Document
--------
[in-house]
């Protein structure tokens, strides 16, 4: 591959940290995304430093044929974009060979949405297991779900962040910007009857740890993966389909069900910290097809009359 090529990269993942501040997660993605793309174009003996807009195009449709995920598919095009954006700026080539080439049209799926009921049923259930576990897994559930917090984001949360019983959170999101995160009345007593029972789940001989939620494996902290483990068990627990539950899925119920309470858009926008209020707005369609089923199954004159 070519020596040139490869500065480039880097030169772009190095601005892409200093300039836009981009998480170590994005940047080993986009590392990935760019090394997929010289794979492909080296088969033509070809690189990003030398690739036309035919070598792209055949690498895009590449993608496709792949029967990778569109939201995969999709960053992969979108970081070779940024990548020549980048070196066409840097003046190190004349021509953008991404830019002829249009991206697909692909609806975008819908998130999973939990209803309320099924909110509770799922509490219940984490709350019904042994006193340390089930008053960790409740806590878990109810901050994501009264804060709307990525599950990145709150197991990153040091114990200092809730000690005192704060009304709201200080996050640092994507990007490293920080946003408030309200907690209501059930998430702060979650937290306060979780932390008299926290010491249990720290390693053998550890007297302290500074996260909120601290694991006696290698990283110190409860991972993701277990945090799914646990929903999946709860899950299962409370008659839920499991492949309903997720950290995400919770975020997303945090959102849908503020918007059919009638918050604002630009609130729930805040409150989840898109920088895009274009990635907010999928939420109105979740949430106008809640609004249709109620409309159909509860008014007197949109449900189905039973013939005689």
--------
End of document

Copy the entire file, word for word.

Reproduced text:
[in-house]
């Protein structure tokens, strides 16, 4: 591959940290995304430093044929974009060979949405297991779900962040910007009857740890993966389909069900910290097809009359 090529990269993942501040997660993605793309174009003996807009195009449709995920598919095009954006700026080539080439049209799926009921049923259930576990897994559930917090984001949360019983959170999101995160009345007593029972789940001989939620494996902290483990068990627990539950899925119920309470858009926008209020707005369609089923199954004159 070519020596040139490869500065480039880097030169772009190095601005892409200093300039836009981009998480170590994005940047080993986009590392990935760019090394997929010289794979492909080296088969033509070809690189990003030398690739036309035919070598792209055949690498895009590449993608496709792949029967990778569109939201995969999709960053992969979108970081070779940024990548020549980048070196066409840097003046190190004349021509953008991404830019002829249009991206697909692909609806975008819908998130999973939990209803309320099924909110509770799922509490219940984490709350019904042994006193340390089930008053960790409740806590878990109810901050994501009264804060709307990525599950990145709150197991990153040091114990200092809730000690005192704060009304709201200080996050640092994507990007490293920080946003408030309200907690209501059930998430702060979650937290306060979780932390008299926290010491249990720290390693053998550890007297302290500074996260909120601290694991006696290698990283110190409860991972993701277990945090799914646990929903999946709860899950299962409370008659839920499991492949309903997720950290995400919770975020997303945090959102849908503020918007059919009638918050604002630009609130729930805040409150989840898109920088895009274009990635907010999928939420109105979740949430106008809640609004249709109620409309159909509860008014007197949109449900189905039973013939005689």